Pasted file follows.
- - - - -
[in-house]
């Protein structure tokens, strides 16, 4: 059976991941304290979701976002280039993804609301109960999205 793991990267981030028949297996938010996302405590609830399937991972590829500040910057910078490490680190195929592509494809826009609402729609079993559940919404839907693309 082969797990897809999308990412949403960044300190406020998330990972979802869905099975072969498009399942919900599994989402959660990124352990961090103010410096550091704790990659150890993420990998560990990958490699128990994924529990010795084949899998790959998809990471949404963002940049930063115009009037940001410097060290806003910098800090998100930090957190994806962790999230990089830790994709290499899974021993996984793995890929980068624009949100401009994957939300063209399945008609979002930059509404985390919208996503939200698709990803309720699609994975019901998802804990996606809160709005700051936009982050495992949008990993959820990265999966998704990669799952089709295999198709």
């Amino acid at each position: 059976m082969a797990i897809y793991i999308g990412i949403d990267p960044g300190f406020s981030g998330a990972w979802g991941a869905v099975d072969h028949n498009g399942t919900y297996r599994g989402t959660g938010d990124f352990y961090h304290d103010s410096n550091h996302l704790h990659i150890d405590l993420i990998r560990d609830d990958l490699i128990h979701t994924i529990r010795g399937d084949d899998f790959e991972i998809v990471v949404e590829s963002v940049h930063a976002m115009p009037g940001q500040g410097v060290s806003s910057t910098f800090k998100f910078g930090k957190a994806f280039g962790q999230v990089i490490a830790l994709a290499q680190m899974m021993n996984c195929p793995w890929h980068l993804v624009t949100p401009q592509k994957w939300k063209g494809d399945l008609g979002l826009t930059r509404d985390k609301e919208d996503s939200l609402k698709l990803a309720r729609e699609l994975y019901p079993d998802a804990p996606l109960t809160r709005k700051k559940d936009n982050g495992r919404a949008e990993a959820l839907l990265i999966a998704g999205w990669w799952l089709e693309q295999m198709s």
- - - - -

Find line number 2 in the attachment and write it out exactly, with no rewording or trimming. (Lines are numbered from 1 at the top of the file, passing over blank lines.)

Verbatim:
């Protein structure tokens, strides 16, 4: 059976991941304290979701976002280039993804609301109960999205 793991990267981030028949297996938010996302405590609830399937991972590829500040910057910078490490680190195929592509494809826009609402729609079993559940919404839907693309 082969797990897809999308990412949403960044300190406020998330990972979802869905099975072969498009399942919900599994989402959660990124352990961090103010410096550091704790990659150890993420990998560990990958490699128990994924529990010795084949899998790959998809990471949404963002940049930063115009009037940001410097060290806003910098800090998100930090957190994806962790999230990089830790994709290499899974021993996984793995890929980068624009949100401009994957939300063209399945008609979002930059509404985390919208996503939200698709990803309720699609994975019901998802804990996606809160709005700051936009982050495992949008990993959820990265999966998704990669799952089709295999198709």